Those two first-inning runs were all the Giants really needed, but they padded their lead as the game went on. Angel Pagan tripled for the 11th time this season and came around to score on a sac fly; he’s got a pretty good shot at breaking the San Francisco Giants record for triples (12). And Buster Posey added a fourth run by homering to lead off the sixth inning.
Posey, if I may go off on a tangent now, has built himself a pretty strong MVP case this season. I’m biased, of course, but I think the objective case holds up under scrutiny. Posey has now hit .327/.402/.531 in 527 plate appearances this season, all while playing good defense at the toughest position on the field. He’s hit very well with runners in scoring position, and in the situations that matter most. And he just so happens to lead the National League in TAv (a stat that accounts for some of the important stuff that wOBA ignores). Accurately assessing catcher defense is pretty tough, given the intricacies of catching, but it’s pretty clear to me that Posey is an above-average defender.
Anyhow, there will be much more time to discuss this as the season draws to a close. The main focus right now: the first place Giants. They salvaged the series win, extending their division lead to five and a half games. With 22 games remaining on the schedule (and just 21 for the Dodgers), that’s huge. Not that you needed me to tell you that. The Giants’ magic number is down to 17, and at this point, they’re all but guaranteed to make the playoffs. I’d really like to see them wrap it up before that final three-game series in Los Angeles, and it looks like they’re well on their way toward doing that. I’m nothing but pleased with how this team has performed.
Last night, it looked like the Giants were going to waste yet another strong outing from Matt Cain. With the game tied 1-1 in the eighth, Cain surrendered a run, giving the Astros the lead. The Giants entered the ninth with a one-run deficit to overcome and the bottom of the order taking on the task; the odds weren’t promising. But four pitches later, Brandon Belt had singled to lead off the inning, and Joaquin Arias had ripped a double down the left field line to drive him in. A couple batters later, Hector Sanchez blooped a single into shallow center field, and the Giants took a 3-2 lead. It was the kind of game the Giants have lost hundreds of times over the past several years; except they didn’t lose last night.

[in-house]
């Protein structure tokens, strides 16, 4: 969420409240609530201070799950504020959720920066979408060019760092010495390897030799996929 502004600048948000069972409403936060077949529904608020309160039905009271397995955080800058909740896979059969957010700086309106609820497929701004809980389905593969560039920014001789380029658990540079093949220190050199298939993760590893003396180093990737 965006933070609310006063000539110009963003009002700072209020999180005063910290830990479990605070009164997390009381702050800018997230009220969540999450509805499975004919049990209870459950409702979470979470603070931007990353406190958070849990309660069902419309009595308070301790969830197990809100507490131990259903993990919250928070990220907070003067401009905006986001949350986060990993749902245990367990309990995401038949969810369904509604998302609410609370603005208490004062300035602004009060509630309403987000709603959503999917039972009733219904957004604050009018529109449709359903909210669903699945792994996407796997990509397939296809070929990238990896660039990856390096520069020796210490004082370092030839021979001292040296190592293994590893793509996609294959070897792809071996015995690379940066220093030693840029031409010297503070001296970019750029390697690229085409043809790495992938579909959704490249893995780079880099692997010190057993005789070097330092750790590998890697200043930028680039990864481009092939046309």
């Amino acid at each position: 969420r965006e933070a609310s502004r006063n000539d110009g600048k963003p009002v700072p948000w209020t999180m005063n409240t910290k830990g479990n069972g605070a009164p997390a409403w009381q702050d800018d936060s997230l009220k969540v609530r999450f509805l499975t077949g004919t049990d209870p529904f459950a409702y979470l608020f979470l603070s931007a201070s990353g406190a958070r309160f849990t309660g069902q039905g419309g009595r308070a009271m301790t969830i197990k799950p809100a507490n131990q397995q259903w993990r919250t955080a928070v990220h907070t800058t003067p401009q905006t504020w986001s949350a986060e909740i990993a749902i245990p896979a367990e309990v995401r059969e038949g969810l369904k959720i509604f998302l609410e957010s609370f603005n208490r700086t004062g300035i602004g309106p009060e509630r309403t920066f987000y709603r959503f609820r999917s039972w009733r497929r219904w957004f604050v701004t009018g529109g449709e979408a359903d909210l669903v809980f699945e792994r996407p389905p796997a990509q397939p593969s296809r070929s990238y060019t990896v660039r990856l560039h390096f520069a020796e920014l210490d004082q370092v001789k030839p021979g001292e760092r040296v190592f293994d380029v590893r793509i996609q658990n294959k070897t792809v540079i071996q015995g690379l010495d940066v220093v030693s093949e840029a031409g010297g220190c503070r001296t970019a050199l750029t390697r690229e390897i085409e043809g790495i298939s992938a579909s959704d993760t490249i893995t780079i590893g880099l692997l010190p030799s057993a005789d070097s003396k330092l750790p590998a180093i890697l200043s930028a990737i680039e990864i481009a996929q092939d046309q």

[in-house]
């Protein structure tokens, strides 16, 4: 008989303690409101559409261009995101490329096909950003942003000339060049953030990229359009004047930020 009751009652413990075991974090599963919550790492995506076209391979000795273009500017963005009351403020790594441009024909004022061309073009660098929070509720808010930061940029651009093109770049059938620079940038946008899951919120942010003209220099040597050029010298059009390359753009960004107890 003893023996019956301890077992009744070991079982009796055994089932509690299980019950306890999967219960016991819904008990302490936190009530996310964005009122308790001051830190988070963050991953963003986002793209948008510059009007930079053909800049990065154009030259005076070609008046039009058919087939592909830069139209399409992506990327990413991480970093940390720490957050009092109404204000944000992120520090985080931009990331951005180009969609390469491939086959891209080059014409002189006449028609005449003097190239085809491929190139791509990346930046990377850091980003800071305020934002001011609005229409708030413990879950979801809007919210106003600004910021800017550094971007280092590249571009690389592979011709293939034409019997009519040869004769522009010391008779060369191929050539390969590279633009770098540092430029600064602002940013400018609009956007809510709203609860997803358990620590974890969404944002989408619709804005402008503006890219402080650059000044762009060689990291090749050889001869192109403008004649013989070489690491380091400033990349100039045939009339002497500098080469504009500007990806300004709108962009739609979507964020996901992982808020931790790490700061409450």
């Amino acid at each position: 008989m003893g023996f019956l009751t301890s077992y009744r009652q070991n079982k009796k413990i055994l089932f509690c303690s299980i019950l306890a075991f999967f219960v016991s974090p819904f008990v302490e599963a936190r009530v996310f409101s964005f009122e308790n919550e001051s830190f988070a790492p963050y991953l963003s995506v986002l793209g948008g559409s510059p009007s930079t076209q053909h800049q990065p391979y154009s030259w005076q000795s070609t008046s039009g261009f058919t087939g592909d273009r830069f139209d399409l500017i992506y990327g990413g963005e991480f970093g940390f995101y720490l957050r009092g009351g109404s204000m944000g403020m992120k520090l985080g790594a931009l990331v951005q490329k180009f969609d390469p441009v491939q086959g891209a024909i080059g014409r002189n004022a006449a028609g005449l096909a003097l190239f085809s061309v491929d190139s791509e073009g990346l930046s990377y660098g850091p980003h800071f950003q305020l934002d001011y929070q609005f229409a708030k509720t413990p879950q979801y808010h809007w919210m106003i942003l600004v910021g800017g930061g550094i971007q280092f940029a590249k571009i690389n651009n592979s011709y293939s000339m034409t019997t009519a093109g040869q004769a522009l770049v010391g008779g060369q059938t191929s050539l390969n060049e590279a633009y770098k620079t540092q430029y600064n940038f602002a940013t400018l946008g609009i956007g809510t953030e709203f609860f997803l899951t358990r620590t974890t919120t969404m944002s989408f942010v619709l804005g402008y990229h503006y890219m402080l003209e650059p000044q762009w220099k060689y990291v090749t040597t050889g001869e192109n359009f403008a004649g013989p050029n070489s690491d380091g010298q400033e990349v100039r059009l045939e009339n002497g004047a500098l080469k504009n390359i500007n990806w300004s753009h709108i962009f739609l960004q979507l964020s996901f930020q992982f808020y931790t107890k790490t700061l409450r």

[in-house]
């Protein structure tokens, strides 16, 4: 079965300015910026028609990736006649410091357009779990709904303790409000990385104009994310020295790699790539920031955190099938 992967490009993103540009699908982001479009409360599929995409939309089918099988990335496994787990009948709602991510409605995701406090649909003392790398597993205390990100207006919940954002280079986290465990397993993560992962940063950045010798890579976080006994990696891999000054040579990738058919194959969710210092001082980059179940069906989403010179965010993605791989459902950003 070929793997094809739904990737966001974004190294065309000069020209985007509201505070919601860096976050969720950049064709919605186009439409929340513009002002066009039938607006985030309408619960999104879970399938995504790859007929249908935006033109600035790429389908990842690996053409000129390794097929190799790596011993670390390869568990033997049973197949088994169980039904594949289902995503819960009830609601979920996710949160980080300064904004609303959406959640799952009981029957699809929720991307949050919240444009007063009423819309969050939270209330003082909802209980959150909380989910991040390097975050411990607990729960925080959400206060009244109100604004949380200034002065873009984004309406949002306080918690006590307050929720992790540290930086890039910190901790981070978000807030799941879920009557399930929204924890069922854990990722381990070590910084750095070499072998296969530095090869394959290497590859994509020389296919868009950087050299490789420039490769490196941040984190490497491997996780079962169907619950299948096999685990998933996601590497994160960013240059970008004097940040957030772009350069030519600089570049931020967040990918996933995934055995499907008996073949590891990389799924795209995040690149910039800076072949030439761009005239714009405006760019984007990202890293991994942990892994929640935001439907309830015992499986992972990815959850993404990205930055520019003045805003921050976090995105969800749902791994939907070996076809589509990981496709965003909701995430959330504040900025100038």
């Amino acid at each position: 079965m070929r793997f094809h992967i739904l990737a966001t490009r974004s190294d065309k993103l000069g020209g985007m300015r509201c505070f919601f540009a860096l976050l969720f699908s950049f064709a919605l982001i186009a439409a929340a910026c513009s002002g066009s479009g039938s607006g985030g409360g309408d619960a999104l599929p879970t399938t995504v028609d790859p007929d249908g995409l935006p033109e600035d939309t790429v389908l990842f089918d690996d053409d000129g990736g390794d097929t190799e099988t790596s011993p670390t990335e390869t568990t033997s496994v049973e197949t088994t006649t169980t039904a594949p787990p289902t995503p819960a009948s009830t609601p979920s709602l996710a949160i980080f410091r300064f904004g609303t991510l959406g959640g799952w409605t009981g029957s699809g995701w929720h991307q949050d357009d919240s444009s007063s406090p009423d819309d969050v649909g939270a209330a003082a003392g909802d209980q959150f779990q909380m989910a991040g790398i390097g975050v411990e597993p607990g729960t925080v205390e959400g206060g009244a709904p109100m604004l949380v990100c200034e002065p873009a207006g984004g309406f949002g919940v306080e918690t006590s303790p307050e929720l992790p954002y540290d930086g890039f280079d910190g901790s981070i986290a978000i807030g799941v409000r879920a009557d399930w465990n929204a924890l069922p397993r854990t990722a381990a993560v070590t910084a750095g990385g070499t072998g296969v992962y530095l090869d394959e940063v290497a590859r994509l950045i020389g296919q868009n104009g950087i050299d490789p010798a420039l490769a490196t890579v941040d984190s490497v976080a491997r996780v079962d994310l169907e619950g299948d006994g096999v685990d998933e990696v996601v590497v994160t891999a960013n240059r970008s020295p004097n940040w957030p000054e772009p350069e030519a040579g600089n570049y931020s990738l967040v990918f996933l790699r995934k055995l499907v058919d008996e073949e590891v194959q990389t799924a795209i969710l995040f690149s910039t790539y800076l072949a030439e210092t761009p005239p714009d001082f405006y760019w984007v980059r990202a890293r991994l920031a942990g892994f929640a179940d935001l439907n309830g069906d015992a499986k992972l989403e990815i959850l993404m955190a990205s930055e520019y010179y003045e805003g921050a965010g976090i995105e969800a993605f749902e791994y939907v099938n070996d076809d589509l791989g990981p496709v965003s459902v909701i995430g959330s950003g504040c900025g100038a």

August sure has been kind to the Giants. Well, in the win-loss column, at least. The Giants are now 16-10 on the month, good for a .615 winning percentage. That makes this their best month so far, which is somewhat odd considering that they’ve gone Melky-less since the 15th. But that’s the thing — others have been picking up the slack. Buster Posey should win NL Player of the Month at this point, as nobody in the majors has had a better August. In fact, this month has firmly placed Posey in the MVP race, and assuming he can finish the season well, he’ll have a strong case come voting time. If Posey weren’t putting up otherworldly numbers this month, Angel Pagan (.353/.422/.608) would probably be deserving of player-of-the-month honors. Given his extended struggles, it’s been especially refreshing to see Pagan hit a stride. In the month of August, he’s actually surpassed his combined June/July totals for walks and total bases. And then there’s Joaquin Arias, who’s posted a 200 wRC+ in 54 plate appearances. His 2012 offensive numbers are now somehow better than Carlos Pena‘s.
And like that, the Giants now have a 3.5 game lead in the NL West. It’s not huge, and it’s certainly close enough to make things interesting, but it affords the Giants some breathing room. The Dodgers have made some big splashes, most notably the recent mega-trade for Adrian Gonzalez, Josh Beckett, Carl Crawford, and Nick Punto. While I’m confident that the trade hurts — maybe even cripples — the Dodgers in the long-term, it’s very difficult to write them off in the short-term. There’s no denying the collection of talent on the Dodgers’ current roster. But the Giants are starting to pad onto their division lead, and with 33 games to go, things are looking good.